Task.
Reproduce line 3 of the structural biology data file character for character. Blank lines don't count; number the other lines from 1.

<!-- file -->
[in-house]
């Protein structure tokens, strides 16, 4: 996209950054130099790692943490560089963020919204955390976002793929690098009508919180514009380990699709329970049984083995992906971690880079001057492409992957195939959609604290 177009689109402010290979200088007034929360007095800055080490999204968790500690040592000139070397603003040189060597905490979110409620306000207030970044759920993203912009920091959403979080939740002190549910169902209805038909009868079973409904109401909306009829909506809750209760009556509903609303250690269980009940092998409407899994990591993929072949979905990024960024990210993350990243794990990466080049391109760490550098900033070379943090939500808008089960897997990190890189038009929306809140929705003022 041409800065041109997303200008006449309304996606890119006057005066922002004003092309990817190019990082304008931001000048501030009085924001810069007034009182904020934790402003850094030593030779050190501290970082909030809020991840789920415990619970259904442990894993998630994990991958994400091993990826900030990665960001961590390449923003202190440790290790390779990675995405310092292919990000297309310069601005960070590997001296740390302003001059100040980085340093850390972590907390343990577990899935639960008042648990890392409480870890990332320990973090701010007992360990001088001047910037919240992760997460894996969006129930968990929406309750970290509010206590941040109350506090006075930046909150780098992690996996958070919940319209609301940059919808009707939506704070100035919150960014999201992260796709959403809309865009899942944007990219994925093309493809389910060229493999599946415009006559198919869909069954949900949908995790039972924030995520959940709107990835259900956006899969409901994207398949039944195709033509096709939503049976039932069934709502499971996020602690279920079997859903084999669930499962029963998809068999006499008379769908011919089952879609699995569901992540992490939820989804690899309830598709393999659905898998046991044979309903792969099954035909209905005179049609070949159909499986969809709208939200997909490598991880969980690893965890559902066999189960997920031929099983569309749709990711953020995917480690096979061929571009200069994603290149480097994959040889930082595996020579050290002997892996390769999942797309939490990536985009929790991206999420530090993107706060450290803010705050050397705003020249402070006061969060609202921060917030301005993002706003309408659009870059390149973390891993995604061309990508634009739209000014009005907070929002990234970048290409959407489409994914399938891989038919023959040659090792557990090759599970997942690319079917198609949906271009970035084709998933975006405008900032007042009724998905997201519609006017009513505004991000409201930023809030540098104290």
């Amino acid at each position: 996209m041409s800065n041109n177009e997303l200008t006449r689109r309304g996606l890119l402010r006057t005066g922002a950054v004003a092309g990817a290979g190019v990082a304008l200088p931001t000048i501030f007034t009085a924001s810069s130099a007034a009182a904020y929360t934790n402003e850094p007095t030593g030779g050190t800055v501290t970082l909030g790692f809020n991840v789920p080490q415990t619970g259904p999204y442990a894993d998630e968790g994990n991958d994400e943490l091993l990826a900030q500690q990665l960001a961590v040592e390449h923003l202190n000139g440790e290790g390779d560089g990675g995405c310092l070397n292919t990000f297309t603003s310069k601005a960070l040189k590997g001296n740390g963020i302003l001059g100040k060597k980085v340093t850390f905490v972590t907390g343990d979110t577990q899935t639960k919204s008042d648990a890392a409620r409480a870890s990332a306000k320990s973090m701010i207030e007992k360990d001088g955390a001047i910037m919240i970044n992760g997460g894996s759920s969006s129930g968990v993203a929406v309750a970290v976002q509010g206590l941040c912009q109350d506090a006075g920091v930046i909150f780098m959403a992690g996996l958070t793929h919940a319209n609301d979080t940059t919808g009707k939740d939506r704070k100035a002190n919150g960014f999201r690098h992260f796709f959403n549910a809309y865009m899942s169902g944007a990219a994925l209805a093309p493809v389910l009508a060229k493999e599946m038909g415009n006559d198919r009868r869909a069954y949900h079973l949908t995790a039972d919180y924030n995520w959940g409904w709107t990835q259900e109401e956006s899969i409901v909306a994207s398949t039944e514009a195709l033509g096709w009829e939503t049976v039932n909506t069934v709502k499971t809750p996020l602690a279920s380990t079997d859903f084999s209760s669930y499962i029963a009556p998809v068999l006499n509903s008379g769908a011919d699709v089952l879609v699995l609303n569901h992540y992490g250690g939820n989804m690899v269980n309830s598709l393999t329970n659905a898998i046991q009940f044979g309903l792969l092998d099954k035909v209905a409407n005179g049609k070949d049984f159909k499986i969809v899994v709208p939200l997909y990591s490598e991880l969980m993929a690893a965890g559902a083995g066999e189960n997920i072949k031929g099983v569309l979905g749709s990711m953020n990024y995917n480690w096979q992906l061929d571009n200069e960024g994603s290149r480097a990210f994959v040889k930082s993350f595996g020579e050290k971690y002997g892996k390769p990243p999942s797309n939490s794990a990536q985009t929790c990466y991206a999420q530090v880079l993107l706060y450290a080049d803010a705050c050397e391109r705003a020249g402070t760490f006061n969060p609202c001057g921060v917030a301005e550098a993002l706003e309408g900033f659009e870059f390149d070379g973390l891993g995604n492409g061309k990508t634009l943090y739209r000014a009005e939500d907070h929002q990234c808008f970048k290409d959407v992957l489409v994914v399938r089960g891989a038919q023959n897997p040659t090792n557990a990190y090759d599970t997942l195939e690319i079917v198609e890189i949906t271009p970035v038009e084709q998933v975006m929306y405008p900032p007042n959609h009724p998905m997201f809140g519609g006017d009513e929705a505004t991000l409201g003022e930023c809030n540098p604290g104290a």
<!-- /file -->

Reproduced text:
């Amino acid at each position: 996209m041409s800065n041109n177009e997303l200008t006449r689109r309304g996606l890119l402010r006057t005066g922002a950054v004003a092309g990817a290979g190019v990082a304008l200088p931001t000048i501030f007034t009085a924001s810069s130099a007034a009182a904020y929360t934790n402003e850094p007095t030593g030779g050190t800055v501290t970082l909030g790692f809020n991840v789920p080490q415990t619970g259904p999204y442990a894993d998630e968790g994990n991958d994400e943490l091993l990826a900030q500690q990665l960001a961590v040592e390449h923003l202190n000139g440790e290790g390779d560089g990675g995405c310092l070397n292919t990000f297309t603003s310069k601005a960070l040189k590997g001296n740390g963020i302003l001059g100040k060597k980085v340093t850390f905490v972590t907390g343990d979110t577990q899935t639960k919204s008042d648990a890392a409620r409480a870890s990332a306000k320990s973090m701010i207030e007992k360990d001088g955390a001047i910037m919240i970044n992760g997460g894996s759920s969006s129930g968990v993203a929406v309750a970290v976002q509010g206590l941040c912009q109350d506090a006075g920091v930046i909150f780098m959403a992690g996996l958070t793929h919940a319209n609301d979080t940059t919808g009707k939740d939506r704070k100035a002190n919150g960014f999201r690098h992260f796709f959403n549910a809309y865009m899942s169902g944007a990219a994925l209805a093309p493809v389910l009508a060229k493999e599946m038909g415009n006559d198919r009868r869909a069954y949900h079973l949908t995790a039972d919180y924030n995520w959940g409904w709107t990835q259900e109401e956006s899969i409901v909306a994207s398949t039944e514009a195709l033509g096709w009829e939503t049976v039932n909506t069934v709502k499971t809750p996020l602690a279920s380990t079997d859903f084999s209760s669930y499962i029963a009556p998809v068999l006499n509903s008379g769908a011919d699709v089952l879609v699995l609303n569901h992540y992490g250690g939820n989804m690899v269980n309830s598709l393999t329970n659905a898998i046991q009940f044979g309903l792969l092998d099954k035909v209905a409407n005179g049609k070949d049984f159909k499986i969809v899994v709208p939200l997909y990591s490598e991880l969980m993929a690893a965890g559902a083995g066999e189960n997920i072949k031929g099983v569309l979905g749709s990711m953020n990024y995917n480690w096979q992906l061929d571009n200069e960024g994603s290149r480097a990210f994959v040889k930082s993350f595996g020579e050290k971690y002997g892996k390769p990243p999942s797309n939490s794990a990536q985009t929790c990466y991206a999420q530090v880079l993107l706060y450290a080049d803010a705050c050397e391109r705003a020249g402070t760490f006061n969060p609202c001057g921060v917030a301005e550098a993002l706003e309408g900033f659009e870059f390149d070379g973390l891993g995604n492409g061309k990508t634009l943090y739209r000014a009005e939500d907070h929002q990234c808008f970048k290409d959407v992957l489409v994914v399938r089960g891989a038919q023959n897997p040659t090792n557990a990190y090759d599970t997942l195939e690319i079917v198609e890189i949906t271009p970035v038009e084709q998933v975006m929306y405008p900032p007042n959609h009724p998905m997201f809140g519609g006017d009513e929705a505004t991000l409201g003022e930023c809030n540098p604290g104290a």